Pumpkin health benefits are nothing short of impressive. They're rich in fibers and antioxidants, which makes them excellent foods for those with insulin resistance.
Pumpkins themselves are high in useful carbs called polysaccharides, which, according to some studies, can help reduce blood sugar levels.
The pumpkin seed also contains a lot of protein and healthy fats, so they can help with blood sugar regulation. A study concluded that consuming 65 grams of pumpkin seeds reduced blood sugar after meals by 35%.
Certain foods can raise blood sugar levels and worsen the existing insulin resistance condition. They do that directly by overloading the body's ability to secrete sufficient insulin amounts and indirectly by forcing the body to secrete more insulin to control blood sugar levels, worsening the insulin resistance.
As such, limiting or avoiding these foods entirely is best to give your body the best chance against insulin resistance.
Some foods include sweetened beverages like juices and soda, highly processed foods like ice cream and chocolate, refined whole grains like white bread and pasta, and extra oily foods like fried foods.
While eating foods among that list is acceptable from time to time, limiting them or potentially eliminating them entirely will be another step in your way to treat insulin resistance.
Insulin resistance is a condition that'll most likely stay. It may not be possible to treat it 100%, but your healthy diet can bring you a big step closer to having normal blood sugar levels.
Not only that but the extra weight loss you'll have from maintaining that healthy diet will further improve your body's immunity and ability to fight various diseases.
Pair the foods mentioned above with better lifestyle habits like sports and extra water intake, and you'll get much better control of your blood sugar levels.
Here are a few extra things to keep in mind:
Our food consists of macronutrients and micronutrients. Macronutrients are the foods we need in large quantities, like proteins, carbohydrates, and fats.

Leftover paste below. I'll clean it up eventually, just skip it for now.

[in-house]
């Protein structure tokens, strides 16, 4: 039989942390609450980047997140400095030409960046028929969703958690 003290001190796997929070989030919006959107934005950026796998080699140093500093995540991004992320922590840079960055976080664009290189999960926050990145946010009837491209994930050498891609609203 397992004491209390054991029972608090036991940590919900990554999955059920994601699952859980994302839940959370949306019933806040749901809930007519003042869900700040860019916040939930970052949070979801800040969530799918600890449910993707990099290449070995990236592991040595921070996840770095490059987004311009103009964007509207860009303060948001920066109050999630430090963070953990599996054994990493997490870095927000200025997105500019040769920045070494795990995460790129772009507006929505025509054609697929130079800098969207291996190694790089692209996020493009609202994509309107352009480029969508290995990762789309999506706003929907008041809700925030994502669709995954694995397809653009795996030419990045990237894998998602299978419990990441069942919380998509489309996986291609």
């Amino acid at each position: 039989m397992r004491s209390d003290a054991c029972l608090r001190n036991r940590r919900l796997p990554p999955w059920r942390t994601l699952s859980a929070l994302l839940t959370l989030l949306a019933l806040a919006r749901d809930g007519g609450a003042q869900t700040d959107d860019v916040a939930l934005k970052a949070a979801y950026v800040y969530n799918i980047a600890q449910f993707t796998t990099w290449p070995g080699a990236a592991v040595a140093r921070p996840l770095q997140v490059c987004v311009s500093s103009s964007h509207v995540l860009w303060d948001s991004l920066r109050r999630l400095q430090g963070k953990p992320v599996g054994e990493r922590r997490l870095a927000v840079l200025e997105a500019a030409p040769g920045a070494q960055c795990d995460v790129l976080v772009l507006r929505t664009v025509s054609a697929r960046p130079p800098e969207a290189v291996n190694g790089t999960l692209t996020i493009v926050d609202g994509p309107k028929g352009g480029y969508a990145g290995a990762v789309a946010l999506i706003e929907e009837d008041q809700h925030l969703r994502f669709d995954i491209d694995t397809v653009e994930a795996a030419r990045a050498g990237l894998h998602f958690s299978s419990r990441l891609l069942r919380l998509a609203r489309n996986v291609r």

Micronutrients are the "supplements" of our diet, like vitamins and minerals. Messing up with supplements can reduce your body's overall health, but the margin for error is fairly large.
Macronutrients, however, are when the margin for error is considerably lower. A short period of a messed up diet can constantly keep your insulin levels high in the bloodstream, contributing to insulin resistance.
Accordingly, even if you consume unhealthy foods from time to time, you need to extend the time between those intervals as much as you can to allow the insulin levels in your bloodstream to fluctuate and, hence, reduce the chances of your cells becoming resistant to it.
Middle groceries, or "the groceries in the middle of the store," are typically the most dangerous for both healthy and diabetic people.
They can worsen the condition of an already diabetic person and can be a contributing factor in transforming a non-diabetic person into a diabetic one. They can also lead to various digestive and kidney diseases.
What are those groceries? Alcoholic beverages, processed and sweetened foods/drinks, fried/boxed foods, white bread, pasta, and ice creams are all typically found in the middle of the store.